Published on April 14th, 2017 | by Don Guillory0
The Lost City Of Z
Charlie Hunnam (Sons of Anarchy) stars as the British Explorer Colonel Percival Fawcett, who disappeared on an expedition in search of an ancient city and civilization in the Amazon. The film centers on the true-life adventure of Col Fawcett and his journey to find evidence of a lost people while engaging audiences in the ego and superiority complex that much of western civilization finds itself.
We are introduced to Fawcett as he is an Army Major who seeks to have some sense of distinction and recognition. Seeking notoriety and a sense of honor, Fawcett accepts the task of mapping out disputed territory between Peru and Brazil at the opening of the 20th century in order to prevent war between the two nations.
In his exploits, he is confronted with the exploitation of the indigenous population, extraction of resources, and an untamed land. Upon subsequent journeys and serving in World War I, he is consumed with the need to find a sense of honor in his duty to his nation. Over the course of the film, we begin to see how invested he is in this struggle to learn more about the people and places that he is exploring, however, there isn’t a true connection made between Hunnam’s portrayal and the audience. At times, I found myself not caring about Fawcett’s contributions or career. I could not get invested in his story or his struggle to find a lost city that he believed existed in the wild. By the end of the film, I wasn’t invested in who Fawcett was, what he set out to accomplish, or even his legacy.
One thing that I did find remarkable was that the film helps to expose much of the anxiety and danger that existed during this period and previous expeditions into the region. Additionally, it gave me an appreciation for the endless heights of the human ego, ambition, and drive. The film allows for a critique to emerge about western interference and exploration of the region and the ethnocentrism held by western nations. Lost City of Z is an expansive visual spectacle. The jungle becomes a living, breathing, creature that audiences will connect with, become fearful of, and appreciate. It is the character that carries the film.
The actors and actresses are the background. This aspect allows for the audience to become absorbed by the surroundings and the environment that the characters find themselves in.
The film is beautifully shot and captivating. The sequences are engaging and give the sense of being transported to a foreign, mysterious land that holds secrets that many of us could never comprehend or witness with our own eyes.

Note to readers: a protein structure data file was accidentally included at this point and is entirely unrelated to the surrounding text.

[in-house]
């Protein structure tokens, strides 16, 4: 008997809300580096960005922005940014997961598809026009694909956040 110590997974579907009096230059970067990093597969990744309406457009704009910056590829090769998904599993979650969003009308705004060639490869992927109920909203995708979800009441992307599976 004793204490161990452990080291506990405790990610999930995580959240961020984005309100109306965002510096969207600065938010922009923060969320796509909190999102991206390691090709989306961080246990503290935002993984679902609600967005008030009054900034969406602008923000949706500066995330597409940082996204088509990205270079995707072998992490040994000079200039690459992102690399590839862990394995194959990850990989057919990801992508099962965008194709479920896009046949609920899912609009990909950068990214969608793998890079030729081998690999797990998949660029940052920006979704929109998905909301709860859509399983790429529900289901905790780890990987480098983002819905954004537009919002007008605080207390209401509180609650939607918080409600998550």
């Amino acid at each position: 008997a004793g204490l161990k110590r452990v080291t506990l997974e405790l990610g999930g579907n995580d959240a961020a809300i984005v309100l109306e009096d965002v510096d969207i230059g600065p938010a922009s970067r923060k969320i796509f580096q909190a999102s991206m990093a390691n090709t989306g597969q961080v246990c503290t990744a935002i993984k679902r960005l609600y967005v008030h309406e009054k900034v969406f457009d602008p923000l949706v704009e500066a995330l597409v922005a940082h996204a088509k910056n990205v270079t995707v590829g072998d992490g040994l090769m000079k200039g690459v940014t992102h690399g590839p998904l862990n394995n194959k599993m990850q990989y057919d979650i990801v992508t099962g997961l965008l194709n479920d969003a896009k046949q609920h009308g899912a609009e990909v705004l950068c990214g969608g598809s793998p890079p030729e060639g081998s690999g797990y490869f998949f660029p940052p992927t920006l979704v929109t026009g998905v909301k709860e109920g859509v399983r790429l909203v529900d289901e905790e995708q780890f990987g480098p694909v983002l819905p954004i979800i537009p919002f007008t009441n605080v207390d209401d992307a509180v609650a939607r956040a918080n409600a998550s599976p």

By Sasha Glenn
A tale of a man lost forever in the fervor of a fateful pursuit, “The Lost City of Z” is a recreation of actual events, detailing the life work of British explorer and soldier Colonel Percy Fawcett (Charlie Hunnam). The film is based on David Grann’s biographical book by the same title.
Fawcett is portrayed as a man who continually grasped at existential meaning in his life. In part, his pursuits largely seemed to aim for glory alone. But when he was assigned an exploration mission into the South American jungle, he embarked on a journey to discover cultural insights unknown to Western society in his time. Despite the ridicule and doubt his discoveries were subjected to, he became a lasting historical figure.
The film is shot with surreal lighting and almost takes on the visual sensation of an old National Geographic magazine brought to life.
It gives off the sensation of watching a documentary and a uniquely thrilling adventure simultaneously. But, it doesn’t try too hard to overplay the dramatics. On first thought, it seemed certain aspects of the plot could have been much more thrilling and graphic. A scene where Fawcett and his men encounter a cannibal tribe, for example, could have been smothered with gore. But the film maintains a more realistic and classical illustration of the adventure.
A beautiful cinematic experience, I give “The Lost City of Z” 4 out of 5 stars